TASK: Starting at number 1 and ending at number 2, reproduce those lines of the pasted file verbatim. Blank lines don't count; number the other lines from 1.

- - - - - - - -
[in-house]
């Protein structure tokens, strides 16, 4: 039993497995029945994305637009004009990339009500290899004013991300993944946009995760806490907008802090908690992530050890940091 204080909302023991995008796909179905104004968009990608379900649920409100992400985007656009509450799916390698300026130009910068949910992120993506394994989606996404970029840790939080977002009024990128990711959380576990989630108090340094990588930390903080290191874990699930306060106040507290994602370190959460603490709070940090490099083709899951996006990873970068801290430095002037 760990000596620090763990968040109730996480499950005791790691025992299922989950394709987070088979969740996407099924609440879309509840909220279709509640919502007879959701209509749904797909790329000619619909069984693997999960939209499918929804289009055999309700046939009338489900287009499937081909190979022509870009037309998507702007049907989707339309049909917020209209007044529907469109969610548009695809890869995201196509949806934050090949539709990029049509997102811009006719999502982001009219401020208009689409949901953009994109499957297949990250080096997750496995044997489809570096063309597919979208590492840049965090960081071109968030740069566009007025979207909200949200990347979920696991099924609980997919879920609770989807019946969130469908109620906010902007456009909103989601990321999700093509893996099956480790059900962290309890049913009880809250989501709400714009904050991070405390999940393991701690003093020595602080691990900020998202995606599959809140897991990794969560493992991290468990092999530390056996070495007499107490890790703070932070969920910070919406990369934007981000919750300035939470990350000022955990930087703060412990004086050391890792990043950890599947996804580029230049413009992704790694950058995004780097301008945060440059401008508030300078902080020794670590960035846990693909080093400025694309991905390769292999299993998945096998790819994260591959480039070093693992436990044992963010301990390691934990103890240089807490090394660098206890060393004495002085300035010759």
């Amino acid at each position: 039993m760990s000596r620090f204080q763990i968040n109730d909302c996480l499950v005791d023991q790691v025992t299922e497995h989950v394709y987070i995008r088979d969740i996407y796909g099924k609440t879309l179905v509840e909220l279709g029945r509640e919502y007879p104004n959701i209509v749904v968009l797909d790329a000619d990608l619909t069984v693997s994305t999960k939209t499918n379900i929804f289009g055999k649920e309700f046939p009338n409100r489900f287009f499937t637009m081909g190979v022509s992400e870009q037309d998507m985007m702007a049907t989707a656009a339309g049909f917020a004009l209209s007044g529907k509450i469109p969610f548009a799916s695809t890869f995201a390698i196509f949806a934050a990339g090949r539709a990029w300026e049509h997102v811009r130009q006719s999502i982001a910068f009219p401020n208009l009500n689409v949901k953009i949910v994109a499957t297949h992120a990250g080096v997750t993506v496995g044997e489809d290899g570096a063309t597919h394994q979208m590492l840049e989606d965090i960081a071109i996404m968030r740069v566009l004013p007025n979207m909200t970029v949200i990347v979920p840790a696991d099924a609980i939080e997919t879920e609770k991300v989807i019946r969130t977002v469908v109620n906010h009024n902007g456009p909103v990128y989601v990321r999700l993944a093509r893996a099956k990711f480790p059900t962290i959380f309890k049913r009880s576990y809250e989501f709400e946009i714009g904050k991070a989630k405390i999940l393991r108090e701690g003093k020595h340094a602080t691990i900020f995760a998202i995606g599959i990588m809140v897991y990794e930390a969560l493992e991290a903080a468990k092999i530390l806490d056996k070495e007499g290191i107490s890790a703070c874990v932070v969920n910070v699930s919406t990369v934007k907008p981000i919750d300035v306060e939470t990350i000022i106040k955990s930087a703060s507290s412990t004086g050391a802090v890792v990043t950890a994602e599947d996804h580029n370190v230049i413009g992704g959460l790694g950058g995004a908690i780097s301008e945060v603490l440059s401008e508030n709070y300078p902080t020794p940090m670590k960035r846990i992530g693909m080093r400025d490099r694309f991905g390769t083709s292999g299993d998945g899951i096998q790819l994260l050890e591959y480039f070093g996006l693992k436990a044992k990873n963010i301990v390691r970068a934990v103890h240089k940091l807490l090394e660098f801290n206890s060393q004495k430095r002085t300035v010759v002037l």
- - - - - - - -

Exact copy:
[in-house]
């Protein structure tokens, strides 16, 4: 039993497995029945994305637009004009990339009500290899004013991300993944946009995760806490907008802090908690992530050890940091 204080909302023991995008796909179905104004968009990608379900649920409100992400985007656009509450799916390698300026130009910068949910992120993506394994989606996404970029840790939080977002009024990128990711959380576990989630108090340094990588930390903080290191874990699930306060106040507290994602370190959460603490709070940090490099083709899951996006990873970068801290430095002037 760990000596620090763990968040109730996480499950005791790691025992299922989950394709987070088979969740996407099924609440879309509840909220279709509640919502007879959701209509749904797909790329000619619909069984693997999960939209499918929804289009055999309700046939009338489900287009499937081909190979022509870009037309998507702007049907989707339309049909917020209209007044529907469109969610548009695809890869995201196509949806934050090949539709990029049509997102811009006719999502982001009219401020208009689409949901953009994109499957297949990250080096997750496995044997489809570096063309597919979208590492840049965090960081071109968030740069566009007025979207909200949200990347979920696991099924609980997919879920609770989807019946969130469908109620906010902007456009909103989601990321999700093509893996099956480790059900962290309890049913009880809250989501709400714009904050991070405390999940393991701690003093020595602080691990900020998202995606599959809140897991990794969560493992991290468990092999530390056996070495007499107490890790703070932070969920910070919406990369934007981000919750300035939470990350000022955990930087703060412990004086050391890792990043950890599947996804580029230049413009992704790694950058995004780097301008945060440059401008508030300078902080020794670590960035846990693909080093400025694309991905390769292999299993998945096998790819994260591959480039070093693992436990044992963010301990390691934990103890240089807490090394660098206890060393004495002085300035010759």